Sapphire is a type of corundum. It comes in different colors and shades, most often we can talk about shades of blue. Color is the most important characteristic of this precious mineral. Thus, blue stones without additional shades are most valued. Please note: in mineralogy, sapphires include only a group of blue corundums, and in jewelry – precious crystals of any color, with the exception of lilac-red. The blue mineral owes its blue color to impurities of titanium and iron. Another important characteristic of a gemstone is purity. We are talking about the number of inclusions and cracks: the fewer there are, the more transparent it is and, accordingly, more valuable.

physical properties

The natural gemstone has a very high hardness (Mohs 9) and pronounced brilliance. Light refractive index: 1,762 – 1,778. Melting point – 2 °C.

Along with classic blue sapphires, there are colored (fancy), colorless (leucosapphires) and “star” (with an asterism effect).

Sapphire is classified as a type of precious stone. Moreover, it is one of the four most expensive precious minerals in the world!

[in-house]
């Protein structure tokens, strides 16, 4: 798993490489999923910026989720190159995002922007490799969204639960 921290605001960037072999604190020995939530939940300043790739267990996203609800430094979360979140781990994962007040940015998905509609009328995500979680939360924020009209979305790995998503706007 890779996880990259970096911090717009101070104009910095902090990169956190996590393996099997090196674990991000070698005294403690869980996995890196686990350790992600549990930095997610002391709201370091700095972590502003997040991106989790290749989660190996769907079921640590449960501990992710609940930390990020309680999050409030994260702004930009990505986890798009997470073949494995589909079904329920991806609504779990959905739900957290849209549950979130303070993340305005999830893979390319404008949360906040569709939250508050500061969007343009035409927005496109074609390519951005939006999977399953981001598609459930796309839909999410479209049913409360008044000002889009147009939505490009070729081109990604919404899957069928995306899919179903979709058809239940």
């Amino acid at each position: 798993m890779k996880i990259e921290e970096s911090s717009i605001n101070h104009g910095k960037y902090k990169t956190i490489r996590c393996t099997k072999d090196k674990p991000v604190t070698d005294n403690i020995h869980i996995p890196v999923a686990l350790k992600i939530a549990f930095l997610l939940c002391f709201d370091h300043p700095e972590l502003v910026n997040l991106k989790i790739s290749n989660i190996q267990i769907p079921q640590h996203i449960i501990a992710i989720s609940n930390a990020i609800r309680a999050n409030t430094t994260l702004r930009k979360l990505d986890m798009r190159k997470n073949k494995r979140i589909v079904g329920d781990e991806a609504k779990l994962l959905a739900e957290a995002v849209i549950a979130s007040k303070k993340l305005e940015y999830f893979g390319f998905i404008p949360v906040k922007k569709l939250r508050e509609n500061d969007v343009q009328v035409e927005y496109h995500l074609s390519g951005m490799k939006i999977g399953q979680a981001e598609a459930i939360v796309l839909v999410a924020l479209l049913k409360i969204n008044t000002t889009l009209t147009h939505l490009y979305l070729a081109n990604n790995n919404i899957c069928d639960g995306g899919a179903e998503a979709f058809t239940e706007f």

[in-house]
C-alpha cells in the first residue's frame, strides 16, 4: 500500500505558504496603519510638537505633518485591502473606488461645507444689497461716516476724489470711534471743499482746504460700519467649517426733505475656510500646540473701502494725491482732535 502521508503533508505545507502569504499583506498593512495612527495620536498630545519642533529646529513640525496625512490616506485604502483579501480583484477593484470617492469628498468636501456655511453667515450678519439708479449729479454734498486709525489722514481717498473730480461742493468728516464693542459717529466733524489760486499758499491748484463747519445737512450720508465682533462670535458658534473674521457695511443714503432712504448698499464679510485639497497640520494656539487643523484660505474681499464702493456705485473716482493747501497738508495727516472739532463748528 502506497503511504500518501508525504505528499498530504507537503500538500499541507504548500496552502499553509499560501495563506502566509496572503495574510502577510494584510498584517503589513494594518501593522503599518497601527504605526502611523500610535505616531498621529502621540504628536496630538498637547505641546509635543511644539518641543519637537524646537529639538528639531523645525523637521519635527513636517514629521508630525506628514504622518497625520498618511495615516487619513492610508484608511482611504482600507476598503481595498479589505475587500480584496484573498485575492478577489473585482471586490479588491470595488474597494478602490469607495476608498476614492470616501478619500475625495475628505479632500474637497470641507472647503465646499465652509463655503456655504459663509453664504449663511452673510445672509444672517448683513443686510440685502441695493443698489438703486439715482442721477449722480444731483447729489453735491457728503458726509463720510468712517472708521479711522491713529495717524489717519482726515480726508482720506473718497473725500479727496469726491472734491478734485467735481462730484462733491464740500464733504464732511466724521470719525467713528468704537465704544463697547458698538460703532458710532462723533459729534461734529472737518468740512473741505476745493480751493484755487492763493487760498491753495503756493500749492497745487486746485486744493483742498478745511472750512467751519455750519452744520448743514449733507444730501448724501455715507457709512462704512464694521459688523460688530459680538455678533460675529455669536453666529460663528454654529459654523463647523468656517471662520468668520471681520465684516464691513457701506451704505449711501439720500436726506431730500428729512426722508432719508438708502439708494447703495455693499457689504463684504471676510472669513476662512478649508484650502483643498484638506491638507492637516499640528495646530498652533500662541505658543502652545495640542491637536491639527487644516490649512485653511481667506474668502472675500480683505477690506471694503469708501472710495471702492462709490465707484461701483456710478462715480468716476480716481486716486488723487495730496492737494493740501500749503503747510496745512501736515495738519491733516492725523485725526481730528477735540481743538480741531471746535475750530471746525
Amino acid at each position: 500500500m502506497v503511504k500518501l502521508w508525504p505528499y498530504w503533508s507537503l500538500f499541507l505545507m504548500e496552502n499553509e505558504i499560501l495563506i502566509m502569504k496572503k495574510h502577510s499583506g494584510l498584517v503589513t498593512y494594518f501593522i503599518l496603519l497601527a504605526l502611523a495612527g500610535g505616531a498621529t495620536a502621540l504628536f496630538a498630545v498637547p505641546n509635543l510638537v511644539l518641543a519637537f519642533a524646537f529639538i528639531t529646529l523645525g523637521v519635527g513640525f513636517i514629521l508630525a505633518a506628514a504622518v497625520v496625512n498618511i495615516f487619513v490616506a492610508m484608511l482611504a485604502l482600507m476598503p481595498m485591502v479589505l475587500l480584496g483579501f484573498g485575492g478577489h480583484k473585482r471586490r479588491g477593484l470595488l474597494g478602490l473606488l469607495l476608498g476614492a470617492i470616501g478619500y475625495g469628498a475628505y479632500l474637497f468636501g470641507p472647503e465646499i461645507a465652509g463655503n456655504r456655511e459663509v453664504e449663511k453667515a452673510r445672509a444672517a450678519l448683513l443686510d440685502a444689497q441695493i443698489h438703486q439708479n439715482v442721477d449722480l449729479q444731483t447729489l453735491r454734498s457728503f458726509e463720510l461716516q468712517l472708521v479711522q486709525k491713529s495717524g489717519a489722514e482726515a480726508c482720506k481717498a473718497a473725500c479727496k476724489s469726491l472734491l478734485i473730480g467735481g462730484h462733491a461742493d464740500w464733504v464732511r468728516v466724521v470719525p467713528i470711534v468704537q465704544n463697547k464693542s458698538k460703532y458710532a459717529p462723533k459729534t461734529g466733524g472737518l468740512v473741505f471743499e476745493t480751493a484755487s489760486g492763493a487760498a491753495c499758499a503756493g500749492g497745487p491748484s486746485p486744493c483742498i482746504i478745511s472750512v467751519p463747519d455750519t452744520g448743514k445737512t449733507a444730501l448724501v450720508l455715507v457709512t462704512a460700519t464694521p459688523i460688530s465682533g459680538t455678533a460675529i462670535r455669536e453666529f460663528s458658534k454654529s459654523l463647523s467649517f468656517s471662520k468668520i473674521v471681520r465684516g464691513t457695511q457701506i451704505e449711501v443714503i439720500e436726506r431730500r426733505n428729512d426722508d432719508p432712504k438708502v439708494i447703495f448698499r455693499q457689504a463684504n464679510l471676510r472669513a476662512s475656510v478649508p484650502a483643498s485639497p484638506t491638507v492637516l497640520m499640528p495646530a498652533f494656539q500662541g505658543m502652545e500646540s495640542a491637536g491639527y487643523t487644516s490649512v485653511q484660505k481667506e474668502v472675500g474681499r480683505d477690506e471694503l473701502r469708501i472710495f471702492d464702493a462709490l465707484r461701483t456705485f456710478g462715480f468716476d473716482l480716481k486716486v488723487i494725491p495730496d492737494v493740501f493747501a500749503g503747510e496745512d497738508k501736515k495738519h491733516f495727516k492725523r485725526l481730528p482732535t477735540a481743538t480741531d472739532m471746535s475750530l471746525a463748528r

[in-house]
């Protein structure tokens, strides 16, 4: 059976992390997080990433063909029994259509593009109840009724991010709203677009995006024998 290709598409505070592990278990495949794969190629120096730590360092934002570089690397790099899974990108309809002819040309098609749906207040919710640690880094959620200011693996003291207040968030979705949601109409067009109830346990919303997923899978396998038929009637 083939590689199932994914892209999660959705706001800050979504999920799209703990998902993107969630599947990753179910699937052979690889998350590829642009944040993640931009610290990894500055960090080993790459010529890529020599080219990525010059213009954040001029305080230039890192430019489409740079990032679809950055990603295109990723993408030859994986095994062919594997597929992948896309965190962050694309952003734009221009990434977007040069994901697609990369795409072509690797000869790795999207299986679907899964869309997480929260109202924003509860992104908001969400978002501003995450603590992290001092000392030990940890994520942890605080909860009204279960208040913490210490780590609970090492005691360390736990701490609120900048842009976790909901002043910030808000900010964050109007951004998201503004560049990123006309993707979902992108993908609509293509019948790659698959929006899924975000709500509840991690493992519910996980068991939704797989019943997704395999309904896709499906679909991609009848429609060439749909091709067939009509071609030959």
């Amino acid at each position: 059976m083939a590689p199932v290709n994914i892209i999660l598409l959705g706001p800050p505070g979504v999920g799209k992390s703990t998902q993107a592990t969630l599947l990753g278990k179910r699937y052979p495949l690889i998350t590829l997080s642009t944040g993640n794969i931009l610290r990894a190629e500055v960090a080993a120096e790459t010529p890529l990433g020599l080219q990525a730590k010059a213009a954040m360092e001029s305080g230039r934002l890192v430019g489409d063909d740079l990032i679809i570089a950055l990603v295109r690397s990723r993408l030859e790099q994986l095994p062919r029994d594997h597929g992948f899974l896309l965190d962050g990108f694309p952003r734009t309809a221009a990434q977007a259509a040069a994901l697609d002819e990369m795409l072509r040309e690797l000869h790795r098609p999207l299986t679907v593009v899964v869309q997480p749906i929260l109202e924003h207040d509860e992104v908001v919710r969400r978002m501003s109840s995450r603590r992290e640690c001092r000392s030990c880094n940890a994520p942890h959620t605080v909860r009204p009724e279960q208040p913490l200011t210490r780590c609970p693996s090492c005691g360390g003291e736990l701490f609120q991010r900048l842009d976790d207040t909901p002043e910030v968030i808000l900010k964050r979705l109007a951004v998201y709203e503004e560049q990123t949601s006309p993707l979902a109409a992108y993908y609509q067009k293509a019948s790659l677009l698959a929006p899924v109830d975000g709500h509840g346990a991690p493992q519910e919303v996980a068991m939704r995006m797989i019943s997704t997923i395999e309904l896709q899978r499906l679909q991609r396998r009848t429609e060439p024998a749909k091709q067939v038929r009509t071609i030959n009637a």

Place of Birth

These precious stones come to the world market from Afghanistan, Australia, Vietnam, India, Cambodia, Kenya, China, Laos, Madagascar, Malawi, Myanmar, Nepal, Nigeria, Pakistan, USA, Tajikistan, Tanzania, Thailand and, most importantly, Sri- Lanka. Sri Lanka is a leader in sapphire production. The island accounts for about 85% of the world’s production.

Rich blue minerals are especially common here; they are often called Ceylon sapphires.

The most expensive sapphires are Kashmiri. They were mined for just two decades in the late nineteenth century in the northwestern Himalayas until the deposit was depleted. Kashmir stone has a unique cornflower blue color. This is the standard against which all other shades are compared. So a Ceylon sapphire crystal will be paler, and a Burmese sapphire crystal will be darker.